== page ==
Scoffing and scorn hurts you as much or more than anyone else.  It's so much better to offer honor and respect.  So let's look at what it means to honor and respect. 

Honor
            Honor means to value, to prize, to consider very valuable.  Honor is something you do because of who a person is or what they represent.  For instance, the 10 Commandments tell us, "Honor your father and mother."  So you honor your parents because it is a command of God.  You look for ways to show them honor.  You listen, you obey, you do nice things for them.  Even if your parents haven't always acted honorably, you can honor the position. Your honor as a gift you give and it doesn't require people to earn it.
            And here's the thing:  when we honor people, they tend to live up to our honor.  I am always humbled when people show me honor because I am a pastor.  I am humbled because I don't feel worthy of the honor.  Yet, it always inspires me to try to live up to the honor someone has afforded me. 
            Jesus hometown did not honor him because they didn’t accept his position.  Rather than seeing him as the Son of God (or even as a prophet), they only saw him as someone who was not highly educated, who had no credentials, and was a nobody.  To them, Jesus was just a “carpenter's son.”  The people of Nazareth refused to honor Jesus, even as a gift.  They rejected Christ to their own detriment. They missed out.

Respect             Respect is related to honor, but it is not the same.  Respect means to admire (someone or something) as a result of their abilities, qualities, or achievements.  We honor regardless of someone’s abilities or achievements; it is a gift we give.  Respect is merit based.  Respect is earned.
            Now you can still respect someone just because of the position they hold.  If a police officer pulls you over while you are driving, please respect them.  Even if you don't know the person, respect the badge; it is a symbol of the danger they put themselves in for the sake of the community.  The badge of an officer has earned the right to be respected.  We respect police officers, soldiers, judges parents, elders, because each of these titles has earned the right to be respected.
            You may respect someone initially just because of their positio , but that only goes so far.  True respect, deep respect, is something people earn when they prove they are worthy of respect.  If you are in a position of authority, you ought to act in way worthy of respect.  True authority is not something you have to wield; it is something people grant to you willingly when they respect you. 
            Fathers, husbands, do you want your children and wives to respect you?  Then act respectably; prove you are worthy of respect.  Leaders act respectably.  Mothers, wives, women, men, children act in ways that earn respect and you will likely be more respected.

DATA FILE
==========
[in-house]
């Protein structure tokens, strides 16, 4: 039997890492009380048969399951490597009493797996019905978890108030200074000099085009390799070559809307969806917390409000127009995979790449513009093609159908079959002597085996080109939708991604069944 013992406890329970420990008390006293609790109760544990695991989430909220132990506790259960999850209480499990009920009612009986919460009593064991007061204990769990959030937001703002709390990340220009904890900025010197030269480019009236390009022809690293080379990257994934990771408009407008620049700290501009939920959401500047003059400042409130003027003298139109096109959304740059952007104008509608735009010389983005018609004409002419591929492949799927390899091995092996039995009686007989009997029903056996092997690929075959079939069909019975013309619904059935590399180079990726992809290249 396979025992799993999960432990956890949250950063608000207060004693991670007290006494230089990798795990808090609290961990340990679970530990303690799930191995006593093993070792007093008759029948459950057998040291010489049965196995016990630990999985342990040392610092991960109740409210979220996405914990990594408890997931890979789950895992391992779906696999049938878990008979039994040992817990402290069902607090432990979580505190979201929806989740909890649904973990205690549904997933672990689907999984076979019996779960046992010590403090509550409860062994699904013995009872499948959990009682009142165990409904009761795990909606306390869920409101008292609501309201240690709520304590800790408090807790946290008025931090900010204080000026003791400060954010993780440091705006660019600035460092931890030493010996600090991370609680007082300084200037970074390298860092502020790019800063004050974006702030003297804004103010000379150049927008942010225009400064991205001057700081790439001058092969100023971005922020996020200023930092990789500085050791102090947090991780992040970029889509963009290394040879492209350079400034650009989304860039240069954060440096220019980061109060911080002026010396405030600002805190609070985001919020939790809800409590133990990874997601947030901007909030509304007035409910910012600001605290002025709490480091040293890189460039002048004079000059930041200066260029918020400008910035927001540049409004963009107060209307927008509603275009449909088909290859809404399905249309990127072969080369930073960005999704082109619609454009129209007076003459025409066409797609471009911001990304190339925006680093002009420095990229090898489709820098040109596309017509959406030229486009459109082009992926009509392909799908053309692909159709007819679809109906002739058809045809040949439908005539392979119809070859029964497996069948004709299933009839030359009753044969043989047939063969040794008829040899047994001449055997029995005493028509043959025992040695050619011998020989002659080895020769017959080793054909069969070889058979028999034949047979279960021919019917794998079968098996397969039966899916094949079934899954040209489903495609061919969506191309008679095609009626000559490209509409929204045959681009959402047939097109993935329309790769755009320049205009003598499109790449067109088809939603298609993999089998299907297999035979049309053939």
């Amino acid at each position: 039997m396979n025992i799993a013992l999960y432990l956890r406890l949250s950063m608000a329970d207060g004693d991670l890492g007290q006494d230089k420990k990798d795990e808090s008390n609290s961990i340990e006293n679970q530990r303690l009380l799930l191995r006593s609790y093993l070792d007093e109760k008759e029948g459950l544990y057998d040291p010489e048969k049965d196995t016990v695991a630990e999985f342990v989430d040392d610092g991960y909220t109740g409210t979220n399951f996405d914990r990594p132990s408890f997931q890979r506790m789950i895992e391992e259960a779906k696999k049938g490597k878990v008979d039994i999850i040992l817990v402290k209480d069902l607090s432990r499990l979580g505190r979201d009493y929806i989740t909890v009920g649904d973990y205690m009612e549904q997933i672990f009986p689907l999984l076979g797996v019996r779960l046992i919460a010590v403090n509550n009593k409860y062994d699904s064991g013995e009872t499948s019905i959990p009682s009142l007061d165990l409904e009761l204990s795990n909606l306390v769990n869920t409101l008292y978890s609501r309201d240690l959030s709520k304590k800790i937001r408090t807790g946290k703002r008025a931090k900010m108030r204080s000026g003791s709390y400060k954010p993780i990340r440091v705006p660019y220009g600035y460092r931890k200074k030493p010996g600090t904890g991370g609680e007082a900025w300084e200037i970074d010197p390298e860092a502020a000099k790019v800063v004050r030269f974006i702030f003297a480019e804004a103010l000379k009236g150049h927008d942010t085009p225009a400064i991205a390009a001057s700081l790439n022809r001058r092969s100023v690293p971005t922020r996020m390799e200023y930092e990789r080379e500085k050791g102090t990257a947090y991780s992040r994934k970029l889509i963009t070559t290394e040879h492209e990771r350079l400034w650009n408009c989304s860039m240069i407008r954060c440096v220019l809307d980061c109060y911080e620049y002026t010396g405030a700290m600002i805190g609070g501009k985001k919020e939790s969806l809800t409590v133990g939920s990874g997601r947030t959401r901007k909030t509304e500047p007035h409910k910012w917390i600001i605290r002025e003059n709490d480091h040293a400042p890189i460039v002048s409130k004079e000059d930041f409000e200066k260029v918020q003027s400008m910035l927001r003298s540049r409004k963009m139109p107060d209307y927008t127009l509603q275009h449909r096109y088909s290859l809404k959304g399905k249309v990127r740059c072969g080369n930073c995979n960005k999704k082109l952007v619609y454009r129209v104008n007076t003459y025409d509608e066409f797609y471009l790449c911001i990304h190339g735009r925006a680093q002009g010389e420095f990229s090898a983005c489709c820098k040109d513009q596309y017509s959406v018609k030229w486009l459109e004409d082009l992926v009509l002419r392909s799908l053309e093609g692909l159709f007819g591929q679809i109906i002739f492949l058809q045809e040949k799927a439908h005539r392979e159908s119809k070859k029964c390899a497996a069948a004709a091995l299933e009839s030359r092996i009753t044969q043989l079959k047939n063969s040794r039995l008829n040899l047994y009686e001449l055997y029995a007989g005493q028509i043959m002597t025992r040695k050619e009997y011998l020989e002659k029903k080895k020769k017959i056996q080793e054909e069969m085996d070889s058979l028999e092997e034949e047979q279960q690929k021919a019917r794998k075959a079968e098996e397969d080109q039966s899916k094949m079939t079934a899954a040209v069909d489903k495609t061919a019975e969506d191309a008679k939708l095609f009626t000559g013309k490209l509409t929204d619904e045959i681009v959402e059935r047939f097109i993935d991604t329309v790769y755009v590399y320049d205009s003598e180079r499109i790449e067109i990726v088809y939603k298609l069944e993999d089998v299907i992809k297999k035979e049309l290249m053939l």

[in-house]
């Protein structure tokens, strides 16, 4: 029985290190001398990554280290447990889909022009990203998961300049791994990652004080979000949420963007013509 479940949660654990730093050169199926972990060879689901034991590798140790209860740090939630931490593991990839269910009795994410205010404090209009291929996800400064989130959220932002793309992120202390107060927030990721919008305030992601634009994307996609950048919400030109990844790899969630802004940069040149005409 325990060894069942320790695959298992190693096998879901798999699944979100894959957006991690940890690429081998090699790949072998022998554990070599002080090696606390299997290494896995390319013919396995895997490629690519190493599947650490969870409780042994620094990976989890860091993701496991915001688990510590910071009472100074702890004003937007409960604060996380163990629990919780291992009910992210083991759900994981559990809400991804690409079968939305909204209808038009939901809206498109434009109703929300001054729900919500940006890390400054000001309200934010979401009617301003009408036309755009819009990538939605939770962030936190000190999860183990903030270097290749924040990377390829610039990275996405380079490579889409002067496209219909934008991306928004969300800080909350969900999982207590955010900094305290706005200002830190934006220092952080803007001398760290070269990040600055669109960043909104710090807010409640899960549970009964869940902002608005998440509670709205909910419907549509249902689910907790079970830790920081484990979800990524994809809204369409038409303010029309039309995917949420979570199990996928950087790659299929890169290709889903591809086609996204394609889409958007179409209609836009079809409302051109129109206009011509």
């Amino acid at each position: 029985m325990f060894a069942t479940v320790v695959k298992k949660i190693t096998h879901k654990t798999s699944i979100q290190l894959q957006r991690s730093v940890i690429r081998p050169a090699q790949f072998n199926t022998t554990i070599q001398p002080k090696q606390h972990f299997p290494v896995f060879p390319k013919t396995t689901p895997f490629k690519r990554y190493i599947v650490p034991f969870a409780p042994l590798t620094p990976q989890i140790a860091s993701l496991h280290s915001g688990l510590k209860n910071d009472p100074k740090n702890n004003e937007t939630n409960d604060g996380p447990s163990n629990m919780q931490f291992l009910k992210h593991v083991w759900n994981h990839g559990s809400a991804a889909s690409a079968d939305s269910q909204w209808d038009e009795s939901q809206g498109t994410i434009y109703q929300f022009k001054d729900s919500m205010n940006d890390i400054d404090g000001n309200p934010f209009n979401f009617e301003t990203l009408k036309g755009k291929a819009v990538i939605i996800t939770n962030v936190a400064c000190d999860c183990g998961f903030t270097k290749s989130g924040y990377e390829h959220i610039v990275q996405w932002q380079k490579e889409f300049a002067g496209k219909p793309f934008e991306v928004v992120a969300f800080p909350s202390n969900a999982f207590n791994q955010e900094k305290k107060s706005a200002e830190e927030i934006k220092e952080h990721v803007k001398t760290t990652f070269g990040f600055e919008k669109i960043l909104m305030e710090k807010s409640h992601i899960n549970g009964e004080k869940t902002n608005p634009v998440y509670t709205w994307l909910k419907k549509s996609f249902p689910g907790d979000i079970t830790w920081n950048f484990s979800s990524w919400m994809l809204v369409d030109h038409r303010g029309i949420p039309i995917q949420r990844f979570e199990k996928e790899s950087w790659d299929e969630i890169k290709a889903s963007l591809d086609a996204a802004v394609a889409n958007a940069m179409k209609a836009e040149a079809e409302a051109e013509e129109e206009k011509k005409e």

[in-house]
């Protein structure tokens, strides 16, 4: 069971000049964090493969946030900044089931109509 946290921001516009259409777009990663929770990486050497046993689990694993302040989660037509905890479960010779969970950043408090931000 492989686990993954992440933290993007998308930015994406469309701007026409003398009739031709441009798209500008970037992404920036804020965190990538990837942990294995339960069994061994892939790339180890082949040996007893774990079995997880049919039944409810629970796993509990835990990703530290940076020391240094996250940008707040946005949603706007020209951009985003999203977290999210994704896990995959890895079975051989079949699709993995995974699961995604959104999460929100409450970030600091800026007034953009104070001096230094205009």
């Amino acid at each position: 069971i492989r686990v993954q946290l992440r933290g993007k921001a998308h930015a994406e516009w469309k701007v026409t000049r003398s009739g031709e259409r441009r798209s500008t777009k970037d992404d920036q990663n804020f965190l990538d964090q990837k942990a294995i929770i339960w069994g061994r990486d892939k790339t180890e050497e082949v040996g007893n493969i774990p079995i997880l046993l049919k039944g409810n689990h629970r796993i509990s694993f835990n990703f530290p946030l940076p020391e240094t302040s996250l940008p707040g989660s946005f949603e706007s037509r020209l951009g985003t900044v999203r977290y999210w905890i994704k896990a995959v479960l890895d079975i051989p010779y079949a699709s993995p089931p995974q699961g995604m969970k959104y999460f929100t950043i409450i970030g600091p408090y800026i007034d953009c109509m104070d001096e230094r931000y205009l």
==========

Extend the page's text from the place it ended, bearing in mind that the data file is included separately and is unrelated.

Conclusion
            Our world needs less scoffing and mocking and sarcasm and more honor and respect.  Who can you honor and how?  How can you show respect?  Look for ways to show honor and respect.  Live honorably and respectfully.  Romans 12:10 says, "Outdo one another in showing honor." (ESV)
            Let me end with this question.  Who is Jesus to you?  To the people Nazareth, he was nobody worthy of honor.  But who is he to you?  Was he just "the carpenters son?"  Was he an influential teacher, religious leader, or a prophet?  Or is Jesus the son of God, the Lord of lords, the King of Kings?             
            Proverbs 1:7 says, "The fear of the Lord" [i.e. the deep reverence, honor, and respect the Lord] "is the beginning of wisdom."  I suggest Jesus is the Lord.  He came to earth to show us the way to live.  He died on the cross to satisfy the cost of our sins.  He rose from the grave on the third day because he has power of sin and death.  And he ascended to Heaven because he is Lord of all.  There are many on earth who are worthy of respect and we honor all that we can, but only Jesus is worthy of worship. 
            What then should we do?  We should fall on our faces before him and submit completely to him.  We should surrender all and let Jesus be Lord of our life.  We respect Jesus for what he did, but even more for who he is.  Thankfully, he loves us perfectly and knows exactly what we need and beckons us to come receive blessings and honor and glory right alongside him.  Isn't that amazing?  I hope you will turn to the Lord with respect and honor and worship him today and every day.